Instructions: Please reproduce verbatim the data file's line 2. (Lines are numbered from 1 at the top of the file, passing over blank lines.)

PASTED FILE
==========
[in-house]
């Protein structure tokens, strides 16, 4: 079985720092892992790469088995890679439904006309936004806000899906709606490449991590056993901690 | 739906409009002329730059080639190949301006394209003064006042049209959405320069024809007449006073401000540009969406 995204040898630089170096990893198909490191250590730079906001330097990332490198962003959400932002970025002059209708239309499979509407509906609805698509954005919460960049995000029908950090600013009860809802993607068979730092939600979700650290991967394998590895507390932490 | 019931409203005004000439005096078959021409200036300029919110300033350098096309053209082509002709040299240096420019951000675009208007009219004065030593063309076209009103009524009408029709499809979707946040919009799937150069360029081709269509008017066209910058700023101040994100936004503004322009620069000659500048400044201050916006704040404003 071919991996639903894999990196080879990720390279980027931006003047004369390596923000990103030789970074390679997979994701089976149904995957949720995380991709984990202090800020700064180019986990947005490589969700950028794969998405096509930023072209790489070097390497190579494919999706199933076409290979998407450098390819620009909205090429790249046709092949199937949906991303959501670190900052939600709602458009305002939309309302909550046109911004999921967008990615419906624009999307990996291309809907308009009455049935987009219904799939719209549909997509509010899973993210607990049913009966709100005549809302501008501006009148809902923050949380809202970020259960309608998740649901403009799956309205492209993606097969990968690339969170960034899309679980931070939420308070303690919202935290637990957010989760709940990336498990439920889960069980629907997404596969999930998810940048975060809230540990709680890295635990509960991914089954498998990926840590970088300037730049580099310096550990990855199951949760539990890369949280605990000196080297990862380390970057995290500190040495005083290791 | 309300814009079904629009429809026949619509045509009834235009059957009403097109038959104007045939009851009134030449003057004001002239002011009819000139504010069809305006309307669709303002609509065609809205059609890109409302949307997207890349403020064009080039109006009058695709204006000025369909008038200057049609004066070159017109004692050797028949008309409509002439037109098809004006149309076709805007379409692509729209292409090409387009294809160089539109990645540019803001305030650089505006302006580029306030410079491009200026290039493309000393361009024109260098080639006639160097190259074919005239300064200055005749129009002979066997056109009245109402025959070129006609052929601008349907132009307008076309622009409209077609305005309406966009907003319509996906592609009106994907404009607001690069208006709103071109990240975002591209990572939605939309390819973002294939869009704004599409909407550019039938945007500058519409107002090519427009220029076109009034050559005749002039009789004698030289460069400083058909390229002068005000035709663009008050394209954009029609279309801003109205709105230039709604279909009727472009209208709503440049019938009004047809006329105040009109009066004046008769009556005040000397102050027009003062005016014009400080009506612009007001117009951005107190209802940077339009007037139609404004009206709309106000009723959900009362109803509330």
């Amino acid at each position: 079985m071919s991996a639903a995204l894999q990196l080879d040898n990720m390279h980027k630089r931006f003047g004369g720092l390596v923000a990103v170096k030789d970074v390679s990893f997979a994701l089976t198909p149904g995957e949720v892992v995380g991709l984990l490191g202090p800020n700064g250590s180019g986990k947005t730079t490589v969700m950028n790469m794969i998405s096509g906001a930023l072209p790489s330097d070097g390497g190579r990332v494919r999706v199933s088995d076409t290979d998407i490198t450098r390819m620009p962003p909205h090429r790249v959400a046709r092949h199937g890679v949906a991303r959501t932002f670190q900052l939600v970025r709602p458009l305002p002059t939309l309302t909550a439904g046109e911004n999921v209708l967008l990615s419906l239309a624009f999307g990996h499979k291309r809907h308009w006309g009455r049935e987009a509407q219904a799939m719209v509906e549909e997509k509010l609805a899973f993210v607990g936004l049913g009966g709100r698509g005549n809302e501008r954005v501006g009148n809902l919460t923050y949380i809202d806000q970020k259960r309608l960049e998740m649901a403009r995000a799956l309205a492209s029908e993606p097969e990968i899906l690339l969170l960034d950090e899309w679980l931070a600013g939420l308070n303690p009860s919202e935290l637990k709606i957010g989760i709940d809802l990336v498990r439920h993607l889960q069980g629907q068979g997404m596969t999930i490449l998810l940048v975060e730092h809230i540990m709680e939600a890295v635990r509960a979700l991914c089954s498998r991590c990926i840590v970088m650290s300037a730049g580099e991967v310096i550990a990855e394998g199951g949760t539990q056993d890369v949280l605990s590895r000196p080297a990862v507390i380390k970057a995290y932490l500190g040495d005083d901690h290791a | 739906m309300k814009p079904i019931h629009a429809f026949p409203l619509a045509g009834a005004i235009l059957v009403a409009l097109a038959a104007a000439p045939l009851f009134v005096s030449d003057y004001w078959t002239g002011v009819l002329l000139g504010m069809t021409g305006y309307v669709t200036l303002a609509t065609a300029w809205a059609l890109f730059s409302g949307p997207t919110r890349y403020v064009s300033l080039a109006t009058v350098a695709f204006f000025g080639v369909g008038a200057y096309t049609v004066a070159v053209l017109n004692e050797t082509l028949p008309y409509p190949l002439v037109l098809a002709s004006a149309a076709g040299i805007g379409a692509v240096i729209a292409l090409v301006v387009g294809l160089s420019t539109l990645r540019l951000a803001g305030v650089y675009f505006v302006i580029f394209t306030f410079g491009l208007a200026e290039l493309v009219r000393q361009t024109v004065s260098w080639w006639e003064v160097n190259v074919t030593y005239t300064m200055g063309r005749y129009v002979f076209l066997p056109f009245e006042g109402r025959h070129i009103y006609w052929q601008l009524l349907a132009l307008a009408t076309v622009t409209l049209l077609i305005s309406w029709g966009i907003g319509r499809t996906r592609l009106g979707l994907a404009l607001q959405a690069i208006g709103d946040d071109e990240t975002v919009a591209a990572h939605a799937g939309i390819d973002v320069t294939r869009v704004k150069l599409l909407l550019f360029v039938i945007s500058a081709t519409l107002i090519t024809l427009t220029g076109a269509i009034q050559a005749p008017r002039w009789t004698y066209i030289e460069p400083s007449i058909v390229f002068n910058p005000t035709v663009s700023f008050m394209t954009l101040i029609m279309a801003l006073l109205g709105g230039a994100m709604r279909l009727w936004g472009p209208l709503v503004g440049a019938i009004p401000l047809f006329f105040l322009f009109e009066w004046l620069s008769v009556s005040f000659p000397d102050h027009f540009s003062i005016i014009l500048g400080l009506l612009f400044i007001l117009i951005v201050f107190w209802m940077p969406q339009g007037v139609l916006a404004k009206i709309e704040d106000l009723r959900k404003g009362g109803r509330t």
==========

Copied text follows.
């Protein structure tokens, strides 16, 4: 079985720092892992790469088995890679439904006309936004806000899906709606490449991590056993901690 | 739906409009002329730059080639190949301006394209003064006042049209959405320069024809007449006073401000540009969406 995204040898630089170096990893198909490191250590730079906001330097990332490198962003959400932002970025002059209708239309499979509407509906609805698509954005919460960049995000029908950090600013009860809802993607068979730092939600979700650290991967394998590895507390932490 | 019931409203005004000439005096078959021409200036300029919110300033350098096309053209082509002709040299240096420019951000675009208007009219004065030593063309076209009103009524009408029709499809979707946040919009799937150069360029081709269509008017066209910058700023101040994100936004503004322009620069000659500048400044201050916006704040404003 071919991996639903894999990196080879990720390279980027931006003047004369390596923000990103030789970074390679997979994701089976149904995957949720995380991709984990202090800020700064180019986990947005490589969700950028794969998405096509930023072209790489070097390497190579494919999706199933076409290979998407450098390819620009909205090429790249046709092949199937949906991303959501670190900052939600709602458009305002939309309302909550046109911004999921967008990615419906624009999307990996291309809907308009009455049935987009219904799939719209549909997509509010899973993210607990049913009966709100005549809302501008501006009148809902923050949380809202970020259960309608998740649901403009799956309205492209993606097969990968690339969170960034899309679980931070939420308070303690919202935290637990957010989760709940990336498990439920889960069980629907997404596969999930998810940048975060809230540990709680890295635990509960991914089954498998990926840590970088300037730049580099310096550990990855199951949760539990890369949280605990000196080297990862380390970057995290500190040495005083290791 | 309300814009079904629009429809026949619509045509009834235009059957009403097109038959104007045939009851009134030449003057004001002239002011009819000139504010069809305006309307669709303002609509065609809205059609890109409302949307997207890349403020064009080039109006009058695709204006000025369909008038200057049609004066070159017109004692050797028949008309409509002439037109098809004006149309076709805007379409692509729209292409090409387009294809160089539109990645540019803001305030650089505006302006580029306030410079491009200026290039493309000393361009024109260098080639006639160097190259074919005239300064200055005749129009002979066997056109009245109402025959070129006609052929601008349907132009307008076309622009409209077609305005309406966009907003319509996906592609009106994907404009607001690069208006709103071109990240975002591209990572939605939309390819973002294939869009704004599409909407550019039938945007500058519409107002090519427009220029076109009034050559005749002039009789004698030289460069400083058909390229002068005000035709663009008050394209954009029609279309801003109205709105230039709604279909009727472009209208709503440049019938009004047809006329105040009109009066004046008769009556005040000397102050027009003062005016014009400080009506612009007001117009951005107190209802940077339009007037139609404004009206709309106000009723959900009362109803509330």